Castor Hanglands Nature Reserve near Peterborough has the most diverse freshwater invertebrate fauna of any pond surveyed in Britain by Freshwater Habitats Trust.
This wonderful site also supports several of Britain’s most endangered freshwater plants and animals, including Great Crested Newts Triturus cristatus, delicate plants like Lesser Water-plantain Baldellia ranunculoides and Tubular Water-dropwort Oenanthe fistulosa, Floating Bur-reed Sparganium angustifolium and a primitive group of plants called stoneworts which have been around since dinosaurs roamed the Earth.
Castor Hanglands is an oasis of green in an intensively farmed landscape. Walk amongst its ancient woodlands with their medieval boundary banks and commons still showing their 700 year old cultivation ridges, and you are stepping back in time to a world now almost gone. The ponds nestled within Castor Hanglands are a miraculous survival of the history of the British countryside. They remain free from the pollution and intensive land use which has eliminated much of our freshwater wildlife from the rest of the lowland England.
The main pond at Castor Hanglands has been monitored by a local volunteer since the early 1970s.
To date, just under 100 aquatic plants have been recorded from this one pond. The pond is also incredible rich in insect life, a total 134 species of invertebrate recorded in one year, compared to the average for a ‘normal’ good pond of around 50-60 species. The rarities and the overall species richness of the pond are indicators of the very best freshwater habitats now lost from large parts of the countryside.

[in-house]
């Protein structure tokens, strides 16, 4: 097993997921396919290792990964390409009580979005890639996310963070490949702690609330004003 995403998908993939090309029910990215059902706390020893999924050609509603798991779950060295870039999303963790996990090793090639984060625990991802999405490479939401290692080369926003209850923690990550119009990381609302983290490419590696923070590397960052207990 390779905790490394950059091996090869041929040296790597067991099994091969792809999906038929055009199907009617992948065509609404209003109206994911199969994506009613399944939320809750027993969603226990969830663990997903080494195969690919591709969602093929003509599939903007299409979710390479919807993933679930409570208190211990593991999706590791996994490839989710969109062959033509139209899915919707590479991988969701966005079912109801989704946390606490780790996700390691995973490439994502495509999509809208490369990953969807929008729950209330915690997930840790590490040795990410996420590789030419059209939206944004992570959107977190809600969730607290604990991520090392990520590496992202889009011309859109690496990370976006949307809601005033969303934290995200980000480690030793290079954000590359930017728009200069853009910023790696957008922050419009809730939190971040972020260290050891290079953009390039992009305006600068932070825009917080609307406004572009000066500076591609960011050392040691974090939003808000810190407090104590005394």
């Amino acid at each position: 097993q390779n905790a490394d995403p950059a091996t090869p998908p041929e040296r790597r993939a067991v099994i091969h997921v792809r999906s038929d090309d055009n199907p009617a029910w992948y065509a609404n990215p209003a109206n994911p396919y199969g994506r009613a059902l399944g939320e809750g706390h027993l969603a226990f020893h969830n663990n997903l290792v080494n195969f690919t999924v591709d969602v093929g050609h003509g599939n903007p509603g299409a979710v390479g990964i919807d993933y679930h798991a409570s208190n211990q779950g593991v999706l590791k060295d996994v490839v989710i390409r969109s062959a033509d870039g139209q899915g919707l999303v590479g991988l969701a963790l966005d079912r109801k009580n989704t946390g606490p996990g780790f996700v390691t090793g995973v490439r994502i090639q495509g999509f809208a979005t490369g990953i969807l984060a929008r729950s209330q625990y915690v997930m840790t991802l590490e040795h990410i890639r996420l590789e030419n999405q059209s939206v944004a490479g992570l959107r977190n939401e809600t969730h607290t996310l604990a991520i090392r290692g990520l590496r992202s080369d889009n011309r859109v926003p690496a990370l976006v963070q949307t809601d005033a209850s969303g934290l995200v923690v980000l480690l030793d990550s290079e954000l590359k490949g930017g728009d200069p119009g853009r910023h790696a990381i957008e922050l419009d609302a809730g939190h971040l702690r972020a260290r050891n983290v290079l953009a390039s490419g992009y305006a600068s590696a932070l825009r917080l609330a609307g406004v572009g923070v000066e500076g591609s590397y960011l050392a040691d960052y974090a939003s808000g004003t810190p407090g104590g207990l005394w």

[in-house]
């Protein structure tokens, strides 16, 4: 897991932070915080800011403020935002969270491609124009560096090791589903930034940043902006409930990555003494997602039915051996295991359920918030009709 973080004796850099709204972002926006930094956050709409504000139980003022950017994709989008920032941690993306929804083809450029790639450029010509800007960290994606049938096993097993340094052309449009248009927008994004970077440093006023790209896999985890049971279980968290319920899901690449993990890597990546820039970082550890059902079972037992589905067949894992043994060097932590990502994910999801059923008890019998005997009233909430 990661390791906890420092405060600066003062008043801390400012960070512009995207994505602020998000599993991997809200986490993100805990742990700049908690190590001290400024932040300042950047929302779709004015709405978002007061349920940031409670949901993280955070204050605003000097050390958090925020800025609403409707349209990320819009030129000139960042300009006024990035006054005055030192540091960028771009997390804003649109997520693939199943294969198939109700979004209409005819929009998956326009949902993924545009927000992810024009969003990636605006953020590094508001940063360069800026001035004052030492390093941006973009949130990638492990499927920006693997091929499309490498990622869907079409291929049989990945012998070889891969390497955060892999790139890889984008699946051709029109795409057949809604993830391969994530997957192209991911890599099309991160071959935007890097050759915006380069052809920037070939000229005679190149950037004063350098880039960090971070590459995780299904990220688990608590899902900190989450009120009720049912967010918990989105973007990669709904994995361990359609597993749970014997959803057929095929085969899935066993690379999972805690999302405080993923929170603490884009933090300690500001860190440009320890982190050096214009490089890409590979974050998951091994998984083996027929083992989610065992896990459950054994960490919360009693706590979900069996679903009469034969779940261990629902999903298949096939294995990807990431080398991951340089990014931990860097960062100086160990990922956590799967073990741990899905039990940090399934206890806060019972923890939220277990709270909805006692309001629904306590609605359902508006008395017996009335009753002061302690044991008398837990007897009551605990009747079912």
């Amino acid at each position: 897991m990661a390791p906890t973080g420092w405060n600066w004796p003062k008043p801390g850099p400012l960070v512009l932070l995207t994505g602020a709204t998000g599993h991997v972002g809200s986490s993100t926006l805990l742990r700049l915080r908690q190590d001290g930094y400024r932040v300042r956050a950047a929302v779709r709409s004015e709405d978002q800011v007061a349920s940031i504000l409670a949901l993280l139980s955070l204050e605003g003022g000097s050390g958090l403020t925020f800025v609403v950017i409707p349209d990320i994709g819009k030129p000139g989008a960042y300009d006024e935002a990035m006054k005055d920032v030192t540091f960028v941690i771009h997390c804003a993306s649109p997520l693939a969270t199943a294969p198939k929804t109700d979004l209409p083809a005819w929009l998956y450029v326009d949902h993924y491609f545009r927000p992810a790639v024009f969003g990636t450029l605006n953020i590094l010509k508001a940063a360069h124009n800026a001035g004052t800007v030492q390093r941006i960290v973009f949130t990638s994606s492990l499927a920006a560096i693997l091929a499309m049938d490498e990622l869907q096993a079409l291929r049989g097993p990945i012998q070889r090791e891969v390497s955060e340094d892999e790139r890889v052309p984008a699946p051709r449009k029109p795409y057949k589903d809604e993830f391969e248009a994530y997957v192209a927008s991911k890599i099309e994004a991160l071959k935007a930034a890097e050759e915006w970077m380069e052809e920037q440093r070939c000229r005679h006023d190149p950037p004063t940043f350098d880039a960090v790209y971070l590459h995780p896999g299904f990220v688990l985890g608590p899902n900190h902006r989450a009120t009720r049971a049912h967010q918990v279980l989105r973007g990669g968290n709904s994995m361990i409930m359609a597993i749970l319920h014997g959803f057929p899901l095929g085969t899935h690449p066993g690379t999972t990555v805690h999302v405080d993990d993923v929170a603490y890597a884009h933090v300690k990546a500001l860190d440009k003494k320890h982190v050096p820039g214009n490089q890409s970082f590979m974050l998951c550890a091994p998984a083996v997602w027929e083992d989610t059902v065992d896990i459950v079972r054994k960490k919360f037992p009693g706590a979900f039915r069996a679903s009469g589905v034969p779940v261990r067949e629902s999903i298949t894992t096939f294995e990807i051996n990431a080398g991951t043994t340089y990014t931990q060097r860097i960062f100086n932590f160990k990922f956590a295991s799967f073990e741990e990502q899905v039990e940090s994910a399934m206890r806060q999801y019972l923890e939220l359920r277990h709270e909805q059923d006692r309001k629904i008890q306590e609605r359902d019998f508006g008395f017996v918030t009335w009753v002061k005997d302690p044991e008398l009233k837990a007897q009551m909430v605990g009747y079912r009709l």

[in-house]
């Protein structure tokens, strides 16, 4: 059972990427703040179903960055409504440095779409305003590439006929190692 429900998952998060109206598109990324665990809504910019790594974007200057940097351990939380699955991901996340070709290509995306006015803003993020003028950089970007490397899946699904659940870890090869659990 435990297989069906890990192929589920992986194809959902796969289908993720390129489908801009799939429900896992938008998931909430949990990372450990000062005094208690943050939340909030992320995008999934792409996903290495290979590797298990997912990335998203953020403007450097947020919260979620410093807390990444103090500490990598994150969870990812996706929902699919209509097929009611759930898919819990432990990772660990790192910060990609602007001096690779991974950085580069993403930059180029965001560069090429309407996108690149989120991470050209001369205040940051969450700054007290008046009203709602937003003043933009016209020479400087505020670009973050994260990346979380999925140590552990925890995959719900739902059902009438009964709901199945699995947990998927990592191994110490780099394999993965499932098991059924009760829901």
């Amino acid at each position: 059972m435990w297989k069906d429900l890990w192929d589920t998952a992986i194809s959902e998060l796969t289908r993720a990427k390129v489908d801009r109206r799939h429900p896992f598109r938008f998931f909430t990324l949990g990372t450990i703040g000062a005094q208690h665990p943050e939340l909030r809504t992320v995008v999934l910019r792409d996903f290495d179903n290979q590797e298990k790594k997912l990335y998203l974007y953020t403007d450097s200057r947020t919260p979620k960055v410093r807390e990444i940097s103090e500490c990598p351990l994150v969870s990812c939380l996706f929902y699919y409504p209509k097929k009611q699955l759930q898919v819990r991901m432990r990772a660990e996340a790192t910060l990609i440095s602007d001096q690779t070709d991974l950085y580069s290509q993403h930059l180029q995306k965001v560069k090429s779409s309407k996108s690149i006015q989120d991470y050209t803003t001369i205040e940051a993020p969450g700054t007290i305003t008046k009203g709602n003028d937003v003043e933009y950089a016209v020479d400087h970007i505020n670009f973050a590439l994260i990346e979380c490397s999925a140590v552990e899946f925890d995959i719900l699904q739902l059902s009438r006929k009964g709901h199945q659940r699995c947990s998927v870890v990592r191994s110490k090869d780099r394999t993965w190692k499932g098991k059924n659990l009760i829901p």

The Flagship Ponds project has provided funds for a much needed professional re-survey of the main pond, and surrounding ponds for invertebrates which will help to inform management. We have also undertaken emergency work to minimise the risk of invasive species spreading and threatening the richest pond. Enthusing local people and site visitors about this remarkable site though walks, talks and a new interpretation panel, will help to explain the significance of the pond and we hope will inspire future generations to care for it.
To find out more click on the image in the gallery bellow
Accessibility: Some Flagship Pond sites are accessible to the public, and some are not. If in doubt, consult maps for rights of way, look online for site information, or contact the site manager, and follow any instructions on site. It is up to you to check whether you require permission to visit and access the ponds on a site.
Site owners/managers: Natural England